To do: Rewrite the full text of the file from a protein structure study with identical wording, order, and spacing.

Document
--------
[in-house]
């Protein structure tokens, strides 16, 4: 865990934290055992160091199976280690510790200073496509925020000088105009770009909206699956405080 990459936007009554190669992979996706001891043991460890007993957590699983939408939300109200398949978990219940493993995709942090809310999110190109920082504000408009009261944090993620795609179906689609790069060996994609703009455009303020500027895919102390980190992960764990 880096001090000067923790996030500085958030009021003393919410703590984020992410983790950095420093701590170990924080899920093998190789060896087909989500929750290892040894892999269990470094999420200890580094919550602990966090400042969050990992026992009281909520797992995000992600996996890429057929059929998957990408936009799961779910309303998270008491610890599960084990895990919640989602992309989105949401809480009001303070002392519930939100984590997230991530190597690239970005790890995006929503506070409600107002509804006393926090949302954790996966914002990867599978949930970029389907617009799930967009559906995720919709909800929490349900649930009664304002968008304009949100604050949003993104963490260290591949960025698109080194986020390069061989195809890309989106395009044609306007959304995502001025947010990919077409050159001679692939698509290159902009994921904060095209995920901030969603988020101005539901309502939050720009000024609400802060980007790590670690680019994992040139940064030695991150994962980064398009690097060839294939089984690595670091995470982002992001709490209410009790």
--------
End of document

[in-house]
């Protein structure tokens, strides 16, 4: 865990934290055992160091199976280690510790200073496509925020000088105009770009909206699956405080 990459936007009554190669992979996706001891043991460890007993957590699983939408939300109200398949978990219940493993995709942090809310999110190109920082504000408009009261944090993620795609179906689609790069060996994609703009455009303020500027895919102390980190992960764990 880096001090000067923790996030500085958030009021003393919410703590984020992410983790950095420093701590170990924080899920093998190789060896087909989500929750290892040894892999269990470094999420200890580094919550602990966090400042969050990992026992009281909520797992995000992600996996890429057929059929998957990408936009799961779910309303998270008491610890599960084990895990919640989602992309989105949401809480009001303070002392519930939100984590997230991530190597690239970005790890995006929503506070409600107002509804006393926090949302954790996966914002990867599978949930970029389907617009799930967009559906995720919709909800929490349900649930009664304002968008304009949100604050949003993104963490260290591949960025698109080194986020390069061989195809890309989106395009044609306007959304995502001025947010990919077409050159001679692939698509290159902009994921904060095209995920901030969603988020101005539901309502939050720009000024609400802060980007790590670690680019994992040139940064030695991150994962980064398009690097060839294939089984690595670091995470982002992001709490209410009790």